Acupuncture is effective for the treatment of osteoporotic compression fractures of the spine. Researchers tested the efficacy of a specialized form of acupuncture and found it effective for enhancing pain reduction for patients with spinal compression fractures due to osteoporosis. Acupuncture combined with medications produced significantly greater positive patient outcomes including pain reduction and improvements in activities of daily living over medications only as a standalone therapy.
Kim et al. from The Boston Spine Group at Tufts University Medical School (Boston, Massachusetts) and the Department of Orthopaedic Surgery at Thomas Jefferson University (Philadelphia, Pennsylvania) note, “Vertebral compression fractures affect at least one-fourth of all postmenopausal women. The most significant risk factor is osteoporosis, most commonly seen among Caucasian women a decade or so after menopause.” Kim et al. document that osteoporotic metabolic disorders are often treated with calcium, vitamin D, bisphosphonates, or calcitonin. They add, “Routine hormone replacement therapy has fallen out of favor because of concerns regarding adverse effects….” Kim et al. also note, “Open surgical management with decompression and stabilization should be reserved for the rare patient with neural compression and progressive deformity with neurologic deficits.”
Zhang et al. from the Suining Municipal Hospital of TCM (Traditional Chinese Medicine) conducted a clinical trial comparing the efficacy of acupuncture combined with drug therapy versus drug therapy as a standalone protocol. They document that adding abdominal acupuncture to the regimen of care significantly reduces pain levels and improves the quality of life for patients with osteoporotic compression fractures of the spine.
The protocol for abdominal acupuncture for the treatment of osteoarthritis and osteoporosis was innovated by Professor Bo Zhi-yun. The TCM treatment principle is to regulate the Zang-fu organs and acupuncture meridians. Acupuncture points Qihai (CV6) and Guanyuan (CV4) were needled for their ability to tonify the kidney qi and therefore benefit the bones. To regulate the spleen qi, Zhongwan (CV12) and Xiawan (CV10) were added.
Supplementary points were added. Huaroumen (ST24) was selected for its ability to benefit the meridians and collaterals. Shuifen (CV9) was selected to ease pain by regulating meridian qi. The treatment strategy was to needle the anterior to benefit the corresponding region on the posterior aspect of the body. All acupuncture points were used to promote the generation and circulation of qi and blood and to cease pain by unblocking collaterals. Acupuncture needles were 0.22 x 40 mm. After the arrival of deqi, the needling depth was regulated to ensure a mild, painless sensation often characterized as a mild pulling or dull sensation. Results were analysed at one, two, and three week follow-up clinical assessments.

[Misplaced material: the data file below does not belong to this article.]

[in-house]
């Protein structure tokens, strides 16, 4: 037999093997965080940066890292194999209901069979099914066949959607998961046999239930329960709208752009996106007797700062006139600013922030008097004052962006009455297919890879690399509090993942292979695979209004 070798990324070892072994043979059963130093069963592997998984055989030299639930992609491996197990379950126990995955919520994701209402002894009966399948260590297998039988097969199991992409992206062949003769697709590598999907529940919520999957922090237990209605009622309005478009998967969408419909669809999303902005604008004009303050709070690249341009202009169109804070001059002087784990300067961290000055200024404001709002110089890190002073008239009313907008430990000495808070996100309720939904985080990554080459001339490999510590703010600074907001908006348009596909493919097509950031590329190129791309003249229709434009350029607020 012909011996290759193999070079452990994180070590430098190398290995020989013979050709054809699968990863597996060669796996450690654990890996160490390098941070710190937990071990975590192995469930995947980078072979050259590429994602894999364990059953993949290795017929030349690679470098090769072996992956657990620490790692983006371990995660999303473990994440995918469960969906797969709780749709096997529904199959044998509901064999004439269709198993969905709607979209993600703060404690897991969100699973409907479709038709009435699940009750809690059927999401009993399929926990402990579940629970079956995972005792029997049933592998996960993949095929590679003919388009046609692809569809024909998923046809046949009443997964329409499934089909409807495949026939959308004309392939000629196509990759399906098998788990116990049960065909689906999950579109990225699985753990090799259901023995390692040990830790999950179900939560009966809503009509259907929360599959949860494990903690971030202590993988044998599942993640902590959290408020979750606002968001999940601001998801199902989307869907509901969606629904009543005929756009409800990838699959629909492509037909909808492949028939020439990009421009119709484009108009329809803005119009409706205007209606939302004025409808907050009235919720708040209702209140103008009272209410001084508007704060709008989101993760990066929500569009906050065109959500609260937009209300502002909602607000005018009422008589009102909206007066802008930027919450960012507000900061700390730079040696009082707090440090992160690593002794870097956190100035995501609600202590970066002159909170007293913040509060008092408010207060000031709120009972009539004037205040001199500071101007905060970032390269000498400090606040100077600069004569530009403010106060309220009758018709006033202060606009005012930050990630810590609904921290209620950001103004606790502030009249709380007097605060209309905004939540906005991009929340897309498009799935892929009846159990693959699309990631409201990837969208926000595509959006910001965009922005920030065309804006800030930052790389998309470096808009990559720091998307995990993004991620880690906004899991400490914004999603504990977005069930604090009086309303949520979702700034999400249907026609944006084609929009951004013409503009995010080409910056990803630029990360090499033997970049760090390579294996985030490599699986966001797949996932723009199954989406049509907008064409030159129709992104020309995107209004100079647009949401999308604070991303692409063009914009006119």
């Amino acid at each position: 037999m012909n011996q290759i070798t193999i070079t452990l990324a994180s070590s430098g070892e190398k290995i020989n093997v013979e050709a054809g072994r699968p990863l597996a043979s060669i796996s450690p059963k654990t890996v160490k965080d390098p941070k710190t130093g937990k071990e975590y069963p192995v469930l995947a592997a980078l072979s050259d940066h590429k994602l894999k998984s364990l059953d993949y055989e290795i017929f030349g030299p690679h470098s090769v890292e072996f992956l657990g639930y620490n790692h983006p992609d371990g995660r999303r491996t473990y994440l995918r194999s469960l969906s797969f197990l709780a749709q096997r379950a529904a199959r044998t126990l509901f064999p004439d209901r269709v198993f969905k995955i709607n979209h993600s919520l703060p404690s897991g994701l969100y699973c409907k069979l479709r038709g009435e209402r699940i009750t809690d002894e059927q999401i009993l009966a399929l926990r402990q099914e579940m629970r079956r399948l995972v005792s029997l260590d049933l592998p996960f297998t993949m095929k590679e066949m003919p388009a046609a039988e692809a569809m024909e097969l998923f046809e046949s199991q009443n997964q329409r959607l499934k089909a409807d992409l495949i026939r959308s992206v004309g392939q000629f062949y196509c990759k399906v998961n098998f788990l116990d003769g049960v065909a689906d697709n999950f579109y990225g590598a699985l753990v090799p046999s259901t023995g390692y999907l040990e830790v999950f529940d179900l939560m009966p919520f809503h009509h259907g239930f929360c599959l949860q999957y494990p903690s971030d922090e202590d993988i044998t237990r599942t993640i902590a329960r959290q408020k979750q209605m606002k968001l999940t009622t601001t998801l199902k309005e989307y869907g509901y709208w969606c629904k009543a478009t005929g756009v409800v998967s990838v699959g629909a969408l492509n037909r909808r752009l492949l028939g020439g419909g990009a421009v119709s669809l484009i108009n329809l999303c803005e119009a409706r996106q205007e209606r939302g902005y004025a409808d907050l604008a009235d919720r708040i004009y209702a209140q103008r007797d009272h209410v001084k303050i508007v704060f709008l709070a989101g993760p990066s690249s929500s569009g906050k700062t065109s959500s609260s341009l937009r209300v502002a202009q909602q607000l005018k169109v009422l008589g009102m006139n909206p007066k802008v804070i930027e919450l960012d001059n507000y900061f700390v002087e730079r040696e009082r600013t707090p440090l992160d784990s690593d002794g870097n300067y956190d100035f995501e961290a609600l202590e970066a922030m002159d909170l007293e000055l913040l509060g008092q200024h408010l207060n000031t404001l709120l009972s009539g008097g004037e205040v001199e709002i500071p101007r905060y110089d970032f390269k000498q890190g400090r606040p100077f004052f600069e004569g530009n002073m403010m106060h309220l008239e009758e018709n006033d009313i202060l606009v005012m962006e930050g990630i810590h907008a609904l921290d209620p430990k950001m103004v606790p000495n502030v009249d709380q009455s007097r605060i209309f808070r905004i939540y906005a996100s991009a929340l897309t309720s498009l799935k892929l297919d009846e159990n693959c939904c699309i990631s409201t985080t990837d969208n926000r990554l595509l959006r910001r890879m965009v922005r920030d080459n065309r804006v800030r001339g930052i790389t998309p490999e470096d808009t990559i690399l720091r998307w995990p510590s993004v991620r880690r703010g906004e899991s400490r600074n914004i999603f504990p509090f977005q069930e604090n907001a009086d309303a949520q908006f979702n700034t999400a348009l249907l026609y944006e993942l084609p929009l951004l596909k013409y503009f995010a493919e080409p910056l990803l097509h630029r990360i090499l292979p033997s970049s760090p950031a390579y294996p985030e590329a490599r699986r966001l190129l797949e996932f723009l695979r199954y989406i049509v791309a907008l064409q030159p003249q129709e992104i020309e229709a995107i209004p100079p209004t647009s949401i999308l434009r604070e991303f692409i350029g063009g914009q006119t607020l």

In the randomized study, a body style acupuncture group was compared with an abdominal acupuncture group. Body style acupuncture included local Jiaji and Ashi acupoints. Weizhong (BL40) and Chengshan (BL57) were also applied. Reinforcing and reducing manual acupuncture techniques were applied after the arrival of deqi.
Diclofenac, a nonsteroidal anti-inflammatory drug (NSAID), was used as part of the medication regimen. Diclofenac is used for its anti-inflammatory and analgesic properties. An injection of ossotide with saline was applied intravenously and daily. A calcium supplement and alfacalcidol, a vitamin D analogue, were orally administered once per day. In addition, a muscular injection of salcatonin, a calcitonin hormone found in salmon, was applied daily.
The researchers discovered that the group receiving medications had significantly greater positive patient outcomes when combined with abdominal acupuncture over body style acupuncture. However, body style acupuncture combined with medications is significantly more effective than medications as a standalone therapy. The results indicate that an integrative model of patient care produces superior patient outcomes for patients with osteoporotic compression fractures of the spine. The results indicate that medications combined with abdominal acupuncture achieves optimum results.
Zhang, W., Qiu, X. Y. & Wang, J. (2015). Clinical study on abdominal acupuncture for osteoporotic vertebral compression fracture. Journal of Acupuncture and Tuina Science. 13(4).
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Kim, David H., and Alexander R. Vaccaro. "Osteoporotic compression fractures of the spine; current options and considerations for treatment." The spine journal 6, no. 5 (2006): 479-487.